Since 1945, we have become relentlessly richer, healthier, more educated. Book from The International Institute for Strategic Studies

The trumpeter of all this positive thinking, and more that we shall address below, is Francis J. Gavin, a history professor at Johns Hopkins University and veteran adviser to governments. 

He is, in short, no quack. His new book, or perhaps long essay, is entitled The Taming of Scarcity and The Problems of Plenty.

We citizens of rich societies are spoiled; we have elevated the cult of self to manic proportions: “Venerating individualism and encouraging self-crafted identities can weaken the bonds of larger collective enterprises, leaving people isolated, lonely, vulnerable and, at times, dangerously alienated.”

In the age of plenty, it becomes more difficult to persuade people to subordinate their immediate personal desires and interests to the service of the community or the nation. 

Moreover, those in charge lack power to deliver many of the outcomes that the people want

The author reserves his gravest warnings for the failure of governments in general, and of the US government in particular, together with the West’s intellectual leadership, to meet the stupendous threat of climate change.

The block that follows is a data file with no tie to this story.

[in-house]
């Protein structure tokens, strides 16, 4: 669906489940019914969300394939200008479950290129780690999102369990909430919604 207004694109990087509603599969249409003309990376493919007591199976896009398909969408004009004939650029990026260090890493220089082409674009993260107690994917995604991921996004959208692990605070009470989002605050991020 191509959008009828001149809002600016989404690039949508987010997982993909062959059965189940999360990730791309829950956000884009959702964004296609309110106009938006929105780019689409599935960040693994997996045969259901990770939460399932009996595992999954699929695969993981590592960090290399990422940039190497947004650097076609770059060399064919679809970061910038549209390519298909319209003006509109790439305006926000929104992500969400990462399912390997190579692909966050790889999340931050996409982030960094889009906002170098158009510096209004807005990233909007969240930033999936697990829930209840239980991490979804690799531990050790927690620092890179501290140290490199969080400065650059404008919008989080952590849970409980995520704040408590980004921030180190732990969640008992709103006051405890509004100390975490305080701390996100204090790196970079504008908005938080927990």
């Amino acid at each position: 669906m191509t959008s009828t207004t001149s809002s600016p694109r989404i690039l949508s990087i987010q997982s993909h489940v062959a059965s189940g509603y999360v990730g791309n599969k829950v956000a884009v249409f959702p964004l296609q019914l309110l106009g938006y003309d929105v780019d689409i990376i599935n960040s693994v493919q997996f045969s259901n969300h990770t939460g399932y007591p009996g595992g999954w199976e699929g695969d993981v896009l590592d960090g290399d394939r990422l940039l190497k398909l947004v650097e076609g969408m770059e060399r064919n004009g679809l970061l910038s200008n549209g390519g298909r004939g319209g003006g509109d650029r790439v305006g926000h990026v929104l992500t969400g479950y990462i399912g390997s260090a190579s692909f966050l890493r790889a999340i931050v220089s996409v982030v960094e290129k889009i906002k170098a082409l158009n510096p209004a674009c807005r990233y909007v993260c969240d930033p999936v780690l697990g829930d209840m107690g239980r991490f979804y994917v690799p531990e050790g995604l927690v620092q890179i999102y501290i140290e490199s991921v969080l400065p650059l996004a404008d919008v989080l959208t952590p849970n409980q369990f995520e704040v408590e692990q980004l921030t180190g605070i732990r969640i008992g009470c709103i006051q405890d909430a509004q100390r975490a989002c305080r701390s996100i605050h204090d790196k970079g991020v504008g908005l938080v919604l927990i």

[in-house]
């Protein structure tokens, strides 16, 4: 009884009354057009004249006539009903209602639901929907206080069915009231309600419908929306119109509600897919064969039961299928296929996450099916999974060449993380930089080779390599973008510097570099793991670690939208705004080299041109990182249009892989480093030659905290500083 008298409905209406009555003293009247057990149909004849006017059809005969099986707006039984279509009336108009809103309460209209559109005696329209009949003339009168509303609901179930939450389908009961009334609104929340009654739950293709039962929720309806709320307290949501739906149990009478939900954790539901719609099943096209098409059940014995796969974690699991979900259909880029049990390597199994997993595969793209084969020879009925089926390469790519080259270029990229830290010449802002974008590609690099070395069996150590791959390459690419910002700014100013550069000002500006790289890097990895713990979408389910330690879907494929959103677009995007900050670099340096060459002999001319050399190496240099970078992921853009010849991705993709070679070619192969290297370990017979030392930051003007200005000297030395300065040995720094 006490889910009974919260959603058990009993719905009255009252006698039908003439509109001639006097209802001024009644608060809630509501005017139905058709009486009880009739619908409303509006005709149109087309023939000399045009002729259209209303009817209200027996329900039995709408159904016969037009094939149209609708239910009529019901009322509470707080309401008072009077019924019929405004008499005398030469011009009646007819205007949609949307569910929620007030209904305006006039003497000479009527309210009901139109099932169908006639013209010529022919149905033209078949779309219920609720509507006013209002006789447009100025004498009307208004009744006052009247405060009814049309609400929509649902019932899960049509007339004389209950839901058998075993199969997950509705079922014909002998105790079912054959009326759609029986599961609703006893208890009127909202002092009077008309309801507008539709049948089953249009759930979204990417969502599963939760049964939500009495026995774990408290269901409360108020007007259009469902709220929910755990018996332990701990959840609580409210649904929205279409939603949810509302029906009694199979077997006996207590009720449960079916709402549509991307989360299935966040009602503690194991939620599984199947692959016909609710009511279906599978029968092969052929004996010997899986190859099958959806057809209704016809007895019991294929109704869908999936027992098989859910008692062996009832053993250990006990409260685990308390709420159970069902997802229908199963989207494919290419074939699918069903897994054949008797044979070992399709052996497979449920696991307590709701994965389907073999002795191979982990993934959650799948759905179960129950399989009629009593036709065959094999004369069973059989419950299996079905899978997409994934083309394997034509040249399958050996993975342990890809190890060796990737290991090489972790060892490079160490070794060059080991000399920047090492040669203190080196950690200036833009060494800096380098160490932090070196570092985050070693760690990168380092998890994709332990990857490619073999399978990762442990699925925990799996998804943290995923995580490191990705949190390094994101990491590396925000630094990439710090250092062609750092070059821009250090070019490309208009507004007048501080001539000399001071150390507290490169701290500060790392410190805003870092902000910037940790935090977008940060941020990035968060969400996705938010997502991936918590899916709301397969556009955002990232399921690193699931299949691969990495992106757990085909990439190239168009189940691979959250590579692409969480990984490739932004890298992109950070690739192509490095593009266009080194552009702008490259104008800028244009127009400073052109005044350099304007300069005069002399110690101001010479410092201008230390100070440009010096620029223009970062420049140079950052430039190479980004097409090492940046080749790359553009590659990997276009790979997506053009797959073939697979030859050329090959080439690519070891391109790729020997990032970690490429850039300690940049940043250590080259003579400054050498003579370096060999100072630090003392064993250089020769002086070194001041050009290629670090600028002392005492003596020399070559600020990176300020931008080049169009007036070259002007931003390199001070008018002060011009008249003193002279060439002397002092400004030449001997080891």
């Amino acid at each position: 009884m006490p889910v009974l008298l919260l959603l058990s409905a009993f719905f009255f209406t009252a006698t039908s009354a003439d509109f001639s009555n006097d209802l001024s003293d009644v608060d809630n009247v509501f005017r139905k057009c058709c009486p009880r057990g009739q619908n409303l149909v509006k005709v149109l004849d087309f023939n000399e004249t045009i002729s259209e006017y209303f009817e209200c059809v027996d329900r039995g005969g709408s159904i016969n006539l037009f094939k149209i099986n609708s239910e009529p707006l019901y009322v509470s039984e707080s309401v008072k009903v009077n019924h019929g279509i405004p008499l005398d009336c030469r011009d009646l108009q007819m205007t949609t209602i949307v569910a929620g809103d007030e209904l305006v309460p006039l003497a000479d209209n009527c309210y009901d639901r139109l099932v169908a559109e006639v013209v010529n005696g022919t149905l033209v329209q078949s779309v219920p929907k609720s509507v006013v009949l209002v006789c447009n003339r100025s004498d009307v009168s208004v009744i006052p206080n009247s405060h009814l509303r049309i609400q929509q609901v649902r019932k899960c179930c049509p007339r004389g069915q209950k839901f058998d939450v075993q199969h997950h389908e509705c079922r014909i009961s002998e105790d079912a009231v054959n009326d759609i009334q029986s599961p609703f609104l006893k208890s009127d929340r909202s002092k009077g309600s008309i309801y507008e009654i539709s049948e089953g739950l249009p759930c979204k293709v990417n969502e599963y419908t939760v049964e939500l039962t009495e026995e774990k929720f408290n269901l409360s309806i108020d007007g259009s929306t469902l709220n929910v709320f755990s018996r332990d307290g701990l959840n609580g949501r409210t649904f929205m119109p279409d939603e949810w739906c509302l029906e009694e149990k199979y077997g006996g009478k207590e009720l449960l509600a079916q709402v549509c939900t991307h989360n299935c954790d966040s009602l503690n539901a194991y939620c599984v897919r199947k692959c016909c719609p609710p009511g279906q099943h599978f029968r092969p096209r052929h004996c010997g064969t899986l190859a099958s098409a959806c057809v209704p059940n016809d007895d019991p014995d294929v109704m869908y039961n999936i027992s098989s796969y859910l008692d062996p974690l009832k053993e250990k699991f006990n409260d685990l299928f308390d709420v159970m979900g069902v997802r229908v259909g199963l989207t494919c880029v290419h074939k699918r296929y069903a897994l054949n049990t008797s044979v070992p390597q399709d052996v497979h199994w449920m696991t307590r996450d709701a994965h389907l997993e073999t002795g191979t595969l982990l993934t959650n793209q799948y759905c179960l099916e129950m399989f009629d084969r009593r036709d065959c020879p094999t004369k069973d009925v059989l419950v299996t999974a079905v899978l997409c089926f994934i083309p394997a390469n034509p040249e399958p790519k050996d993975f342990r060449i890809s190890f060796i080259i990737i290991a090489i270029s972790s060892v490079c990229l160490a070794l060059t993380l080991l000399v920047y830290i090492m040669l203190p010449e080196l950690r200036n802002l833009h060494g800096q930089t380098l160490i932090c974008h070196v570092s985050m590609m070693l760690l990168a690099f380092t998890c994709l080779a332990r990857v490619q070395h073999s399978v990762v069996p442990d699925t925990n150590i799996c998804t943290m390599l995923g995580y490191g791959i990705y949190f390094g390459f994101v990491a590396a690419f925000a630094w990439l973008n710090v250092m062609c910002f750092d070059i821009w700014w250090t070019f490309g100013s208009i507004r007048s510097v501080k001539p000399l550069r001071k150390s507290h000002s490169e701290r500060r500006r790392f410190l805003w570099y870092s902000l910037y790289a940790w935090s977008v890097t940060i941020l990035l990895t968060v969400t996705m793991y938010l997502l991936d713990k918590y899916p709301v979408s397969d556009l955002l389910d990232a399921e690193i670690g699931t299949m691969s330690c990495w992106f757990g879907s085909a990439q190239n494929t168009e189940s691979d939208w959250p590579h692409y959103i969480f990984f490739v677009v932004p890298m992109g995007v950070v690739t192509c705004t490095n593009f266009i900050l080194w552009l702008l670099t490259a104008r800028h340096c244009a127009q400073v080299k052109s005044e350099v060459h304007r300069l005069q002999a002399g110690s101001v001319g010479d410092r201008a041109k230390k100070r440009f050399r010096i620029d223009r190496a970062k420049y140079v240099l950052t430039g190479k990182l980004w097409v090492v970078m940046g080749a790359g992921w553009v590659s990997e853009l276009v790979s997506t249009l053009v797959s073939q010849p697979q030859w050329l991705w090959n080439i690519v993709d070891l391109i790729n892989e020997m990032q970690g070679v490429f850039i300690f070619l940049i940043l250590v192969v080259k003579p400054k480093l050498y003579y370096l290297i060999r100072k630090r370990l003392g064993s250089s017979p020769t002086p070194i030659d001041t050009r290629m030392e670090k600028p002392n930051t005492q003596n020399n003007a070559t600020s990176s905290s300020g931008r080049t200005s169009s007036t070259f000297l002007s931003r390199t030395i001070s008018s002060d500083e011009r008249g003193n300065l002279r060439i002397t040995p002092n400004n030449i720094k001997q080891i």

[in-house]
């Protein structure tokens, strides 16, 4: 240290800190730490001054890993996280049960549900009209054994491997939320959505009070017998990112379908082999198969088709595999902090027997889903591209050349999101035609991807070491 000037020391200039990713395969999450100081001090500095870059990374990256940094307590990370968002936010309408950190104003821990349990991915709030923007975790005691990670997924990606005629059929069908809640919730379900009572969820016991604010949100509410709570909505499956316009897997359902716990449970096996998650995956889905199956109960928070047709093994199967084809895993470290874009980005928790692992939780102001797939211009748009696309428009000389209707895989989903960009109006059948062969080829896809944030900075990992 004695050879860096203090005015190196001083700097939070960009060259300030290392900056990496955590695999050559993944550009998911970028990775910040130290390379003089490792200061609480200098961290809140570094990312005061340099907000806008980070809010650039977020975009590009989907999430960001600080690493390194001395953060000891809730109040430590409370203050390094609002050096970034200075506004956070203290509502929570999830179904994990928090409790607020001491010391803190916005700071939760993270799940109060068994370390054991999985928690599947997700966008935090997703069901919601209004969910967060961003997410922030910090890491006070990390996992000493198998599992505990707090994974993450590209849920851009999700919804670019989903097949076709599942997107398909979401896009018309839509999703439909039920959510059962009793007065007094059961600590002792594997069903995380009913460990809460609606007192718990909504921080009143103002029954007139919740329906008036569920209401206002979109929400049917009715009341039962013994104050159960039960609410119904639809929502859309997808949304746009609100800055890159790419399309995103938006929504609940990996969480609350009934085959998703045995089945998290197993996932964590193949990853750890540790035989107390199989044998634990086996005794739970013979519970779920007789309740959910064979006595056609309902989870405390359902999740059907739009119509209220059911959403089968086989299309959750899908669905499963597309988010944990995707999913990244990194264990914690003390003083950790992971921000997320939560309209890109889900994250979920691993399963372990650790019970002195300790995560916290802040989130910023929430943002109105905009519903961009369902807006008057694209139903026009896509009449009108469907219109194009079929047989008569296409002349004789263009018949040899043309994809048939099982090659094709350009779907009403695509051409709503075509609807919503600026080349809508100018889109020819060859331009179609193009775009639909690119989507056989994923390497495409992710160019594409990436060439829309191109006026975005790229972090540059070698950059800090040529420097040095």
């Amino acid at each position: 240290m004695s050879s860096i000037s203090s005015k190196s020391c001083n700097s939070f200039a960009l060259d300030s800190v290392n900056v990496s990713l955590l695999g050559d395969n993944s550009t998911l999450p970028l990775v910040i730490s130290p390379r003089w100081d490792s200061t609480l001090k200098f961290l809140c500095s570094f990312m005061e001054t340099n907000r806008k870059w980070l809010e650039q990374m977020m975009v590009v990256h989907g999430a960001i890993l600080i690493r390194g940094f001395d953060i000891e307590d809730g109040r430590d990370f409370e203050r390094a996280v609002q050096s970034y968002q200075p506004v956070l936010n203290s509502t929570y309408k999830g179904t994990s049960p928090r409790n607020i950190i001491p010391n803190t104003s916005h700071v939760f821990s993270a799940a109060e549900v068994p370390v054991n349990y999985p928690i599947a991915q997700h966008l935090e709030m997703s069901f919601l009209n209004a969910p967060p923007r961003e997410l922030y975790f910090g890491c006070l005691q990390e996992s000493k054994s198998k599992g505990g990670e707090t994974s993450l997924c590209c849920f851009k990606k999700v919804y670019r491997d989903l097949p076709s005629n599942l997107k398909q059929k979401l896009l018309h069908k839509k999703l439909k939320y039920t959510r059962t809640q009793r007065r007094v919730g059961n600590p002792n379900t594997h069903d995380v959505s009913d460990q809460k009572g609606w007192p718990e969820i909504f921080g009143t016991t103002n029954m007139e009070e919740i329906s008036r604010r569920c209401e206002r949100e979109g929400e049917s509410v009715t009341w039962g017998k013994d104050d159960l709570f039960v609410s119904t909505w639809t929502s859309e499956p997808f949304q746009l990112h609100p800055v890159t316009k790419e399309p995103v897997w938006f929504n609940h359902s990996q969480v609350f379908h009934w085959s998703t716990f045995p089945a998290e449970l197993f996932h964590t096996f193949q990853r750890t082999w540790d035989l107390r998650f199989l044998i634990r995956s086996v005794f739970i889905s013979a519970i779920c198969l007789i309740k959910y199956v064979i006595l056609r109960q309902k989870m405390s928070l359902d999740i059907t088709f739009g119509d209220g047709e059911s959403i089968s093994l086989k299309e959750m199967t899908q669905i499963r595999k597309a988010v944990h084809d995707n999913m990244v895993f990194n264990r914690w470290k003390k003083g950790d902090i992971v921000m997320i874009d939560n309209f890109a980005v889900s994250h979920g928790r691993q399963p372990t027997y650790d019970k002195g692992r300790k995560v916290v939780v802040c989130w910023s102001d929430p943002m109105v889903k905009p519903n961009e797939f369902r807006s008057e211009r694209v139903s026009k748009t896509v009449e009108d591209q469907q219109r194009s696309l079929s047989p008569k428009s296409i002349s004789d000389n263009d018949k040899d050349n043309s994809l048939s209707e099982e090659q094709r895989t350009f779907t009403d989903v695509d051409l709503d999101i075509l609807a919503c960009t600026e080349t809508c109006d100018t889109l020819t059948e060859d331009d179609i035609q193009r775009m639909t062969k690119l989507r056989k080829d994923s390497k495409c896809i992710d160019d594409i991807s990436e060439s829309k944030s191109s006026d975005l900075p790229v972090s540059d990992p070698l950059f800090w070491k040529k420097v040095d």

Although the 2022 US National Security Strategy identified the climate crisis as the great challenge of our times, the nation — most advanced nations — seem incapable of attempting the reforms and sacrifices required to address it.

Gavin’s arguments deserve attention and respect because they force us to think big about the state of things, rather than to focus merely on today’s headlines and our own trivial private concerns.

Max Hastings Bloomberg 23 mars 2024 

Max Hastings is a Bloomberg Opinion columnist. He is author, most recently, of “The Abyss: Nuclear Crisis Cuba 1962.”

The Taming of Scarcity and the Problems of Plenty: Rethinking International Relations and American Grand Strategy in a New Era, March 2024

The International Institute for Strategic Studies

Francis J. Gavin is the Giovanni Agnelli Distinguished Professor and the inaugural Director of the Henry A. Kissinger Center for Global Affairs at Johns Hopkins School of Advanced International Studies. Previously, he was the first Frank Stanton Chair in Nuclear Security Policy Studies at Massachusetts Institute of Technology (MIT) and the Tom Slick Professor of International Affairs and the Director of the Robert S. Strauss Center for International Security and Law at the University of Texas. 


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